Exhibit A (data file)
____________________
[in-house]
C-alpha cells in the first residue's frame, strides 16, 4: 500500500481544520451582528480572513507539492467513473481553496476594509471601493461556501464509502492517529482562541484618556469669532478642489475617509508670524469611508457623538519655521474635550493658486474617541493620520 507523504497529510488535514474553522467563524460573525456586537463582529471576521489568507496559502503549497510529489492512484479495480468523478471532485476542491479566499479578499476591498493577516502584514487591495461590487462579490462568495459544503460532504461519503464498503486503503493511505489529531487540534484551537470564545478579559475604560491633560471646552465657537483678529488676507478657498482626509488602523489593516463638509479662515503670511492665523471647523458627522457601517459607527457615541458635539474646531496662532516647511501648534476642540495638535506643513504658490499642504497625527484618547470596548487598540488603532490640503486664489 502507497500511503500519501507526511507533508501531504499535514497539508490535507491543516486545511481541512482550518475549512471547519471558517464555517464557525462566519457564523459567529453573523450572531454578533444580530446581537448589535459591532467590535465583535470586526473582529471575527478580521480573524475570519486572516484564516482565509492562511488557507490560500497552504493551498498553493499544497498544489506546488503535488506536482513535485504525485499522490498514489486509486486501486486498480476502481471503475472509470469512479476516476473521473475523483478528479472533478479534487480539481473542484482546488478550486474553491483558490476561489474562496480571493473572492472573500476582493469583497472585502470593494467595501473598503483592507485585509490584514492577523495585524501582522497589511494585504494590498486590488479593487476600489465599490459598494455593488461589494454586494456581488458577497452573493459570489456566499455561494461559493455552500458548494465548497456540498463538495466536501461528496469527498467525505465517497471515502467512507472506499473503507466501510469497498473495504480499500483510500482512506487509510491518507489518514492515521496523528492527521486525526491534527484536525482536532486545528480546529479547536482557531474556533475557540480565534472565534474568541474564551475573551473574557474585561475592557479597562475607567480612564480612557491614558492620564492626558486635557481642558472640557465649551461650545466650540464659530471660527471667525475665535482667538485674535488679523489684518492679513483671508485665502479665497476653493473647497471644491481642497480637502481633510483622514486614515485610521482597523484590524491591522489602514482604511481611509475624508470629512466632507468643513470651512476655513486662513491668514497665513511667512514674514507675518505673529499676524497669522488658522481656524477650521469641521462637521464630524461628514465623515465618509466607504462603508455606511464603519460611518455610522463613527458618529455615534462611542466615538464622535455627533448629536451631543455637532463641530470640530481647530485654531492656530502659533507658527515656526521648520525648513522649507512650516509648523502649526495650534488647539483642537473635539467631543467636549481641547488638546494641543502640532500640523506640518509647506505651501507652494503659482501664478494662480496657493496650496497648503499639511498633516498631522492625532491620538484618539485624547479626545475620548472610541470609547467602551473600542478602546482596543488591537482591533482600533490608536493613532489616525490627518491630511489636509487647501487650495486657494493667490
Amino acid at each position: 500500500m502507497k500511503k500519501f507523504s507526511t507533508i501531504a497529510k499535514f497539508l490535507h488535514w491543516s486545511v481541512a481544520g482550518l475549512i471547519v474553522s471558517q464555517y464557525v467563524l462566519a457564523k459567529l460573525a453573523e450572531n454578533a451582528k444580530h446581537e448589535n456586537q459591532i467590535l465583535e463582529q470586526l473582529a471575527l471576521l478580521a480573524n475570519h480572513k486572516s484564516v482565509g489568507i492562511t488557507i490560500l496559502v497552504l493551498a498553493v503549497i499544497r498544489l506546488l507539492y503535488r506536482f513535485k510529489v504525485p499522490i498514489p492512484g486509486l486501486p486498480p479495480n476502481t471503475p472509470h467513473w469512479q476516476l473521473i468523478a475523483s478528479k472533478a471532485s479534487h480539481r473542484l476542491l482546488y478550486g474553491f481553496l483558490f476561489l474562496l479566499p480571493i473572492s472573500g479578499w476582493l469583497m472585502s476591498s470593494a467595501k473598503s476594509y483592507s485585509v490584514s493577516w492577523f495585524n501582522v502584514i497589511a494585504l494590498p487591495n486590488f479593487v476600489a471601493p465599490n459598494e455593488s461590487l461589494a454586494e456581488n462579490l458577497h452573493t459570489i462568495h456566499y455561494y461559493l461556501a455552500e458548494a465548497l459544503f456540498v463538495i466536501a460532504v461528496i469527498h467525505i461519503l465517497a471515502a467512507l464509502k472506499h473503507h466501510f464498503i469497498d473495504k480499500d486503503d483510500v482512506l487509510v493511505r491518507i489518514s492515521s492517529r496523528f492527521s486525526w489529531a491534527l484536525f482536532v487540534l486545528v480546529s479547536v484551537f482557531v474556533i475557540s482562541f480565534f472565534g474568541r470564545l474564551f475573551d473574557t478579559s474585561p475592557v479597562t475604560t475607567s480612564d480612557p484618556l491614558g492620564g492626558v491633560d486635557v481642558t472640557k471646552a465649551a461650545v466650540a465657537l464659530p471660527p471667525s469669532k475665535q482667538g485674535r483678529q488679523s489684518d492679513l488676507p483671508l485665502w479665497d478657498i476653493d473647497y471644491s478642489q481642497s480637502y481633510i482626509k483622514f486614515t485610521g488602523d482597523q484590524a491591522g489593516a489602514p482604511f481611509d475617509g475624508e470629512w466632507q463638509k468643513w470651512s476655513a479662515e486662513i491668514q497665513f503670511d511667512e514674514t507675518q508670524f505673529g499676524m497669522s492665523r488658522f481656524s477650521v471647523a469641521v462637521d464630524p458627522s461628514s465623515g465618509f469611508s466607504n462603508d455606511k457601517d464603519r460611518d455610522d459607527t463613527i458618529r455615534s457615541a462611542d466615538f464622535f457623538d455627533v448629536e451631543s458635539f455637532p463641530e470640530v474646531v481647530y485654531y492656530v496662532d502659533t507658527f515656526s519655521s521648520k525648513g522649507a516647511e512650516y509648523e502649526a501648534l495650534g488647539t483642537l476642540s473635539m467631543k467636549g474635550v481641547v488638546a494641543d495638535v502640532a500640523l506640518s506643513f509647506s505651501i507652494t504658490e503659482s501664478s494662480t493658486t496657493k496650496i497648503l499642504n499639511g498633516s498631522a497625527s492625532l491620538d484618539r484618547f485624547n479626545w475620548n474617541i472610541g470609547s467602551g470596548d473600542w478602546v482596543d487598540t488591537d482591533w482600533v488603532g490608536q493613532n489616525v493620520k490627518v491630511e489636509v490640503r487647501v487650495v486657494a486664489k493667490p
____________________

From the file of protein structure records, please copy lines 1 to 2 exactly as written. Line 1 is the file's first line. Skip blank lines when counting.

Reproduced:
[in-house]
C-alpha cells in the first residue's frame, strides 16, 4: 500500500481544520451582528480572513507539492467513473481553496476594509471601493461556501464509502492517529482562541484618556469669532478642489475617509508670524469611508457623538519655521474635550493658486474617541493620520 507523504497529510488535514474553522467563524460573525456586537463582529471576521489568507496559502503549497510529489492512484479495480468523478471532485476542491479566499479578499476591498493577516502584514487591495461590487462579490462568495459544503460532504461519503464498503486503503493511505489529531487540534484551537470564545478579559475604560491633560471646552465657537483678529488676507478657498482626509488602523489593516463638509479662515503670511492665523471647523458627522457601517459607527457615541458635539474646531496662532516647511501648534476642540495638535506643513504658490499642504497625527484618547470596548487598540488603532490640503486664489 502507497500511503500519501507526511507533508501531504499535514497539508490535507491543516486545511481541512482550518475549512471547519471558517464555517464557525462566519457564523459567529453573523450572531454578533444580530446581537448589535459591532467590535465583535470586526473582529471575527478580521480573524475570519486572516484564516482565509492562511488557507490560500497552504493551498498553493499544497498544489506546488503535488506536482513535485504525485499522490498514489486509486486501486486498480476502481471503475472509470469512479476516476473521473475523483478528479472533478479534487480539481473542484482546488478550486474553491483558490476561489474562496480571493473572492472573500476582493469583497472585502470593494467595501473598503483592507485585509490584514492577523495585524501582522497589511494585504494590498486590488479593487476600489465599490459598494455593488461589494454586494456581488458577497452573493459570489456566499455561494461559493455552500458548494465548497456540498463538495466536501461528496469527498467525505465517497471515502467512507472506499473503507466501510469497498473495504480499500483510500482512506487509510491518507489518514492515521496523528492527521486525526491534527484536525482536532486545528480546529479547536482557531474556533475557540480565534472565534474568541474564551475573551473574557474585561475592557479597562475607567480612564480612557491614558492620564492626558486635557481642558472640557465649551461650545466650540464659530471660527471667525475665535482667538485674535488679523489684518492679513483671508485665502479665497476653493473647497471644491481642497480637502481633510483622514486614515485610521482597523484590524491591522489602514482604511481611509475624508470629512466632507468643513470651512476655513486662513491668514497665513511667512514674514507675518505673529499676524497669522488658522481656524477650521469641521462637521464630524461628514465623515465618509466607504462603508455606511464603519460611518455610522463613527458618529455615534462611542466615538464622535455627533448629536451631543455637532463641530470640530481647530485654531492656530502659533507658527515656526521648520525648513522649507512650516509648523502649526495650534488647539483642537473635539467631543467636549481641547488638546494641543502640532500640523506640518509647506505651501507652494503659482501664478494662480496657493496650496497648503499639511498633516498631522492625532491620538484618539485624547479626545475620548472610541470609547467602551473600542478602546482596543488591537482591533482600533490608536493613532489616525490627518491630511489636509487647501487650495486657494493667490